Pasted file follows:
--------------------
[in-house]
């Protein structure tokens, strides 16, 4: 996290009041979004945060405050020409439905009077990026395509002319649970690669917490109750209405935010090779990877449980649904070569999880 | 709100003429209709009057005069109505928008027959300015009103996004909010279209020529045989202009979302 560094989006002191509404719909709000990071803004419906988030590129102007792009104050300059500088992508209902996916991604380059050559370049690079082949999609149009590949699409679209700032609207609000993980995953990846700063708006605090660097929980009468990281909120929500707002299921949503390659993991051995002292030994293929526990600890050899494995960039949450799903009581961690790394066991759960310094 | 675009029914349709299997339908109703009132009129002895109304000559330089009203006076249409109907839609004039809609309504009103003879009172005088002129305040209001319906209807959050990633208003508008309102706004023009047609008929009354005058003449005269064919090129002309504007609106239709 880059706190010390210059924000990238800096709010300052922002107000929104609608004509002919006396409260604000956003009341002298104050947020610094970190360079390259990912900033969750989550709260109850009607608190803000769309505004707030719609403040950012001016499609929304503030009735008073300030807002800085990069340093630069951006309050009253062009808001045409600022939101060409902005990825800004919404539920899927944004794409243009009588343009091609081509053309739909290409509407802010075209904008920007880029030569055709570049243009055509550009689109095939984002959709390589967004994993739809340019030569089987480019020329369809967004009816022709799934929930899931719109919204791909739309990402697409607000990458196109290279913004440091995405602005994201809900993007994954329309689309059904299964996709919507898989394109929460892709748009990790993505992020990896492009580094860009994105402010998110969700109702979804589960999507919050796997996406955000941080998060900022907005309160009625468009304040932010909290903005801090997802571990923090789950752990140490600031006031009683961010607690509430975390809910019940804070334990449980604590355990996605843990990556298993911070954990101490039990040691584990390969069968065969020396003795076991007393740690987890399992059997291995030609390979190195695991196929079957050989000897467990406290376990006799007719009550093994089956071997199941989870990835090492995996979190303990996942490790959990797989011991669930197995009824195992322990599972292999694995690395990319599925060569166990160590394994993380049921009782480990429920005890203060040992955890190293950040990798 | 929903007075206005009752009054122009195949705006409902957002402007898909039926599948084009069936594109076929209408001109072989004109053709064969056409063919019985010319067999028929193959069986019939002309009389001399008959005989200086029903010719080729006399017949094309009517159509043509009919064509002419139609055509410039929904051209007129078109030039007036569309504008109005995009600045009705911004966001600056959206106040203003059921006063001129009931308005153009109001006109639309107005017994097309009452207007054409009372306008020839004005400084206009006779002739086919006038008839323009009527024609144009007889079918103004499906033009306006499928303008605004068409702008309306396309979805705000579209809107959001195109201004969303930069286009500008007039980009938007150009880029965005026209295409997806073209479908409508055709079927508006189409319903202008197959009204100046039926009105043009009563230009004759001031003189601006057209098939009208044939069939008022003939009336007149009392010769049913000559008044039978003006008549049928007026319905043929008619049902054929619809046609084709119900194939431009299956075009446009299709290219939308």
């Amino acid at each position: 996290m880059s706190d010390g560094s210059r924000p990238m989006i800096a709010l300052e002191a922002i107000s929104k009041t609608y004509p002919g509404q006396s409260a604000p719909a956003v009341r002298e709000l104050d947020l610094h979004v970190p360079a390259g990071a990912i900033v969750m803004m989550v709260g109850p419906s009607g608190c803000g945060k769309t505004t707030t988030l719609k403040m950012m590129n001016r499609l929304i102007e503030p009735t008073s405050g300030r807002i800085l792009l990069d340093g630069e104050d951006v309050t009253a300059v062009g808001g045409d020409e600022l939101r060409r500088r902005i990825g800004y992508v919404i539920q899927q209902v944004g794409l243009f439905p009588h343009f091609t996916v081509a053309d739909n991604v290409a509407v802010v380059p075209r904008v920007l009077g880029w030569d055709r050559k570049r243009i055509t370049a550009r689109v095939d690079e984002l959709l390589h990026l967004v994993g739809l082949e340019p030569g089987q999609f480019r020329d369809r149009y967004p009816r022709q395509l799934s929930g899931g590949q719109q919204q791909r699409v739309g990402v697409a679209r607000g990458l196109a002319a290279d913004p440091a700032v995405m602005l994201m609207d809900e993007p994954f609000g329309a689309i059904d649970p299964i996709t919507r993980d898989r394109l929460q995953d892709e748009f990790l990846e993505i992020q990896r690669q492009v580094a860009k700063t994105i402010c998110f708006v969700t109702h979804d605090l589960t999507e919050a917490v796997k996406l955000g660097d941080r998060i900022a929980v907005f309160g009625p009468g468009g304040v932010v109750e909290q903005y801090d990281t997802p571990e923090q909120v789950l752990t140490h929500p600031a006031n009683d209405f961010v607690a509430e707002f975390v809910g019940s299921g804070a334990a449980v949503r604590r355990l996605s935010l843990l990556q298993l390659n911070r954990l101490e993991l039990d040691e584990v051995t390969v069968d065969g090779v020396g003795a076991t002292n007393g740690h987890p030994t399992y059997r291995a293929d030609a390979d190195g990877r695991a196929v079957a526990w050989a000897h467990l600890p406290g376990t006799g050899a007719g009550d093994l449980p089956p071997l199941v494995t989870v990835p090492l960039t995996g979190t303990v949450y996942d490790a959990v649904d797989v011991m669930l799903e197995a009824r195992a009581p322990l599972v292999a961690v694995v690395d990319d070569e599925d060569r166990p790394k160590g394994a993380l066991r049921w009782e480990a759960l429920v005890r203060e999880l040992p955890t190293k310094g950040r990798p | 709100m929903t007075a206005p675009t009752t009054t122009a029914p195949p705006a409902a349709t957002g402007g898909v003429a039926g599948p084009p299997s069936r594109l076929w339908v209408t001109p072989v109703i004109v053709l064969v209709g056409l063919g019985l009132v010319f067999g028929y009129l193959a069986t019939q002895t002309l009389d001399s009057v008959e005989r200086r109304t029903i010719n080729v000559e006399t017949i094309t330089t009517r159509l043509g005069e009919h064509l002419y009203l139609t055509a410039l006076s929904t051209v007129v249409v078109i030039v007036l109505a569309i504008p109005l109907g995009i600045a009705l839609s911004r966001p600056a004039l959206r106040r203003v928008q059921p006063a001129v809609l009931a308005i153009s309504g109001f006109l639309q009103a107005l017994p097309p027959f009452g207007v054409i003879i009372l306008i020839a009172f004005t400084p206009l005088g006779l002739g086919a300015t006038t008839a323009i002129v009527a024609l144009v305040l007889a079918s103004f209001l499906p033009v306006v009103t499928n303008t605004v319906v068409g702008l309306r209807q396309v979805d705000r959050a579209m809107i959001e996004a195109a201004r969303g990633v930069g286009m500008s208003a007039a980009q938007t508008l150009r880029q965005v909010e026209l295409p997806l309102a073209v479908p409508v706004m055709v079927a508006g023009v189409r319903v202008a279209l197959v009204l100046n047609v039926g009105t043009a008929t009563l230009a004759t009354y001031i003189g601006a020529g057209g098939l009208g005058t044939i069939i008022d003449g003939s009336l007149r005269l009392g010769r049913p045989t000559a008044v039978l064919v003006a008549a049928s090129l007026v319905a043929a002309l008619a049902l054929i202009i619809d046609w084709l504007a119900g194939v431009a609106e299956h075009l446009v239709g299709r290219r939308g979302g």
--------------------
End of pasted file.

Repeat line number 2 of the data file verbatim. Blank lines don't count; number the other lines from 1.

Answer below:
């Protein structure tokens, strides 16, 4: 996290009041979004945060405050020409439905009077990026395509002319649970690669917490109750209405935010090779990877449980649904070569999880 | 709100003429209709009057005069109505928008027959300015009103996004909010279209020529045989202009979302 560094989006002191509404719909709000990071803004419906988030590129102007792009104050300059500088992508209902996916991604380059050559370049690079082949999609149009590949699409679209700032609207609000993980995953990846700063708006605090660097929980009468990281909120929500707002299921949503390659993991051995002292030994293929526990600890050899494995960039949450799903009581961690790394066991759960310094 | 675009029914349709299997339908109703009132009129002895109304000559330089009203006076249409109907839609004039809609309504009103003879009172005088002129305040209001319906209807959050990633208003508008309102706004023009047609008929009354005058003449005269064919090129002309504007609106239709 880059706190010390210059924000990238800096709010300052922002107000929104609608004509002919006396409260604000956003009341002298104050947020610094970190360079390259990912900033969750989550709260109850009607608190803000769309505004707030719609403040950012001016499609929304503030009735008073300030807002800085990069340093630069951006309050009253062009808001045409600022939101060409902005990825800004919404539920899927944004794409243009009588343009091609081509053309739909290409509407802010075209904008920007880029030569055709570049243009055509550009689109095939984002959709390589967004994993739809340019030569089987480019020329369809967004009816022709799934929930899931719109919204791909739309990402697409607000990458196109290279913004440091995405602005994201809900993007994954329309689309059904299964996709919507898989394109929460892709748009990790993505992020990896492009580094860009994105402010998110969700109702979804589960999507919050796997996406955000941080998060900022907005309160009625468009304040932010909290903005801090997802571990923090789950752990140490600031006031009683961010607690509430975390809910019940804070334990449980604590355990996605843990990556298993911070954990101490039990040691584990390969069968065969020396003795076991007393740690987890399992059997291995030609390979190195695991196929079957050989000897467990406290376990006799007719009550093994089956071997199941989870990835090492995996979190303990996942490790959990797989011991669930197995009824195992322990599972292999694995690395990319599925060569166990160590394994993380049921009782480990429920005890203060040992955890190293950040990798 | 929903007075206005009752009054122009195949705006409902957002402007898909039926599948084009069936594109076929209408001109072989004109053709064969056409063919019985010319067999028929193959069986019939002309009389001399008959005989200086029903010719080729006399017949094309009517159509043509009919064509002419139609055509410039929904051209007129078109030039007036569309504008109005995009600045009705911004966001600056959206106040203003059921006063001129009931308005153009109001006109639309107005017994097309009452207007054409009372306008020839004005400084206009006779002739086919006038008839323009009527024609144009007889079918103004499906033009306006499928303008605004068409702008309306396309979805705000579209809107959001195109201004969303930069286009500008007039980009938007150009880029965005026209295409997806073209479908409508055709079927508006189409319903202008197959009204100046039926009105043009009563230009004759001031003189601006057209098939009208044939069939008022003939009336007149009392010769049913000559008044039978003006008549049928007026319905043929008619049902054929619809046609084709119900194939431009299956075009446009299709290219939308």